Squandering billions monthly on an ineffective policy with lives, capital and truth as casualties sounds just like the misguided Wars in Iraq and Afghanistan. No, this ongoing waste derives solely from the failed four decade long War on Drugs. As the Global Commission on Drug Policy recently concluded, “…the evidence overwhelmingly demonstrates that repressive strategies will not solve the drug problem, and that the war on drugs has not, and cannot, be won.” The esteemed, independent 19-member panel was comprised of former heads of state, a former U.N. secretary-general, a business mogul and even an author. They did not mince words. The report issued by the commission and delivered to the White House and Congress calls on governments to promptly end the criminalization of marijuana and other controlled substance use. They urged that governments instead institute drug policies based on methods empirically proven to reduce crime, lead to better health, and promote economic and social development. Drug users who are in need should be offered treatment, not incarceration.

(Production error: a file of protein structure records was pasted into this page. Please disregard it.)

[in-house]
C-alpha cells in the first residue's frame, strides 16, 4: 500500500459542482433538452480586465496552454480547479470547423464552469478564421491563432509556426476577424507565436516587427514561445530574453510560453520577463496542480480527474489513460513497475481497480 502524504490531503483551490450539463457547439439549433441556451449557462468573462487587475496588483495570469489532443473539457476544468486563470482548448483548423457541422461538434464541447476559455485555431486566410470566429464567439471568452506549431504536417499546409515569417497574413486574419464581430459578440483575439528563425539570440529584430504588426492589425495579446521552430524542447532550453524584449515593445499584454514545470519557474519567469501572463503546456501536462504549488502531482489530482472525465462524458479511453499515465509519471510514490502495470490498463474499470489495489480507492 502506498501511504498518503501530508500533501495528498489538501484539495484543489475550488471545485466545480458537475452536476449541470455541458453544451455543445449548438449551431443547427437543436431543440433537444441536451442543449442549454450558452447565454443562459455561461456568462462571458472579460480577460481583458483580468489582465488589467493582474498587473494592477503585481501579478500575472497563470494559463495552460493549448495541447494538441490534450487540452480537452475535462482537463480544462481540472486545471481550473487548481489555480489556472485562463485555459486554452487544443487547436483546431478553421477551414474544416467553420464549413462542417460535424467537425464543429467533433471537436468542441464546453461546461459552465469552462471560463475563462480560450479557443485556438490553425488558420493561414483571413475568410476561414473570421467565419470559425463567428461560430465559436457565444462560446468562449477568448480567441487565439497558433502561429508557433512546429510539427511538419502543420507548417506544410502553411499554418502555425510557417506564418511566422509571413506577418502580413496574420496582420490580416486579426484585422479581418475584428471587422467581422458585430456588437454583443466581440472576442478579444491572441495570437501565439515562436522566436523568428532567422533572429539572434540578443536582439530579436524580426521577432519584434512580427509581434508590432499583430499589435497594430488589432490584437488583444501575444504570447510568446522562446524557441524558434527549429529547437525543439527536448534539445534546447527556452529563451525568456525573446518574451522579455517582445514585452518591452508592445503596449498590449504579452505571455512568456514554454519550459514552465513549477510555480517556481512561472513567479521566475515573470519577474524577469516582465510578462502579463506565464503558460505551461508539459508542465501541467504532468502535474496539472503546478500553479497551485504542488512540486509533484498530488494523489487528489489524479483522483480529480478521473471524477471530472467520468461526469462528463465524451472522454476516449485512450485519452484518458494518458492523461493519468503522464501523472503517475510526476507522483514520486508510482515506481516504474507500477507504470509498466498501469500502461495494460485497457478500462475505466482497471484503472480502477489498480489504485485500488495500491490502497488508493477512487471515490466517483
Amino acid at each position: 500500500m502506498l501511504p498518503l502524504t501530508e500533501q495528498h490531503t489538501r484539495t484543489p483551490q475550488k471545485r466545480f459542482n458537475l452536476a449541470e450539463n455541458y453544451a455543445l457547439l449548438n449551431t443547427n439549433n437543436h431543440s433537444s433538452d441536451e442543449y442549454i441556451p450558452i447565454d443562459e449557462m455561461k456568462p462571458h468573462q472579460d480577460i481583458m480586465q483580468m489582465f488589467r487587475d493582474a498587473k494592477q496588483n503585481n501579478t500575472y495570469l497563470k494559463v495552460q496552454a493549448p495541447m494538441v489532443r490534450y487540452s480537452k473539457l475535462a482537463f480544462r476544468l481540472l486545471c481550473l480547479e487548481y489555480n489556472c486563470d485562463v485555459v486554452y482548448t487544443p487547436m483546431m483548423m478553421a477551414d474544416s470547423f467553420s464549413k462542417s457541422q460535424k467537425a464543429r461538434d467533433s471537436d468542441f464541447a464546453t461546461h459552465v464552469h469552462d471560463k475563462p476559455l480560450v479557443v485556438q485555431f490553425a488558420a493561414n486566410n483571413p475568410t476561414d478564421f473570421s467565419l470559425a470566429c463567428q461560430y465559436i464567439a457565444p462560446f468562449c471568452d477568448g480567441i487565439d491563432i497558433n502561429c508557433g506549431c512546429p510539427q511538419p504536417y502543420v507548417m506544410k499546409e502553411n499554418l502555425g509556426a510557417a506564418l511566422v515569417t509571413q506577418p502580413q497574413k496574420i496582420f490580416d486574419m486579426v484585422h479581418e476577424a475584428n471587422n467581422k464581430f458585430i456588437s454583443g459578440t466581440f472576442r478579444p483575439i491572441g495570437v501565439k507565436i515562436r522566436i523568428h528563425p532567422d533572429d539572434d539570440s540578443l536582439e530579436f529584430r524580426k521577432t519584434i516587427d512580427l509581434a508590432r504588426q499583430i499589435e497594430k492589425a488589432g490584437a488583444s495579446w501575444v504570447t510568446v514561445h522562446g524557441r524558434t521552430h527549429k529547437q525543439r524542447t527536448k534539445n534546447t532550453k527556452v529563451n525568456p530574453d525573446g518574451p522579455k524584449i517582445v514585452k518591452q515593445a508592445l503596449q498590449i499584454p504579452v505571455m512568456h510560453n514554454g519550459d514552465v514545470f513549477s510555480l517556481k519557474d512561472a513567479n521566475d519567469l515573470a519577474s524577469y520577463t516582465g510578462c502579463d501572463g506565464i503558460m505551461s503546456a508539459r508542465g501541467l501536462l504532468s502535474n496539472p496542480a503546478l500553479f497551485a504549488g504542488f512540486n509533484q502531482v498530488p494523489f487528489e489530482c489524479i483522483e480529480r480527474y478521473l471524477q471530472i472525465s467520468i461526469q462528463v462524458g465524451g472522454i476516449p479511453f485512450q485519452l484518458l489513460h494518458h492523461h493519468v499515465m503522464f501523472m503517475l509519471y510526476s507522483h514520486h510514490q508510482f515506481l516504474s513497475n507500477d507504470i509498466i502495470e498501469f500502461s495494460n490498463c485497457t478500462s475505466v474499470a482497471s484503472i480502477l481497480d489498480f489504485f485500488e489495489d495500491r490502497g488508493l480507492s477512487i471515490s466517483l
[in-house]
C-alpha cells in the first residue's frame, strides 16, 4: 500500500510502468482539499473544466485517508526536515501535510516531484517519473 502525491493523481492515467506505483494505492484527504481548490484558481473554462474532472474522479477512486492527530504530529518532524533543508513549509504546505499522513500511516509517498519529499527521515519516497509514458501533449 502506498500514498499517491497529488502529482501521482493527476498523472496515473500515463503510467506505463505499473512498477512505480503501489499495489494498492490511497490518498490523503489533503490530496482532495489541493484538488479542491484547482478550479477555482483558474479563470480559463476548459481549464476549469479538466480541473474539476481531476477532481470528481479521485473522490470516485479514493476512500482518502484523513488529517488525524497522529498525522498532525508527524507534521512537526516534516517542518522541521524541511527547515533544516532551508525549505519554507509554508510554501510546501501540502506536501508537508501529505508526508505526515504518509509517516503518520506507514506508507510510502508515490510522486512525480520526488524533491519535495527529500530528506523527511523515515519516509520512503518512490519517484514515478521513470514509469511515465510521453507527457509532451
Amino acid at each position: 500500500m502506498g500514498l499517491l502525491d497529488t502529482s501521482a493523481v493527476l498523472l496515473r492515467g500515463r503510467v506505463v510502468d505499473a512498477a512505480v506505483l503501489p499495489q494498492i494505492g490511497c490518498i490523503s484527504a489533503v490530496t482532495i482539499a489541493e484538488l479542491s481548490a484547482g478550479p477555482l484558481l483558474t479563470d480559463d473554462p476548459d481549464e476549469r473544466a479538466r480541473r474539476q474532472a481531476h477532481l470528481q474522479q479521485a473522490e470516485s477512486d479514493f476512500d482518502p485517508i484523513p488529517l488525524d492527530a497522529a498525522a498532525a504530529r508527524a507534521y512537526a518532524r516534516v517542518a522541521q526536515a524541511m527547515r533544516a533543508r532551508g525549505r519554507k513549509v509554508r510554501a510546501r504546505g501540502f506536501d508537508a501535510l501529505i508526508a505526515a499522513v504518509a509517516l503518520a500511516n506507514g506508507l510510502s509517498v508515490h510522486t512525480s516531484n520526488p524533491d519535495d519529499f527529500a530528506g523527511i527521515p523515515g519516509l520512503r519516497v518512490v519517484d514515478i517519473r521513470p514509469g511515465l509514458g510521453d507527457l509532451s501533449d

The commission—which included George Schultz, who held cabinet posts under Presidents Reagan and Nixon and former Federal Reserve chairman Paul Volker—is particularly critical of the United States, which must change its drug policies from those guided by anti-crime, “lock ’em up” approaches to ones rooted in health care and human rights. By financing domestic law enforcement to the exclusion of treatment, our government has wrongly focused on punishment rather than supporting prevention. That myopic approach comes as little surprise in this reactionary land.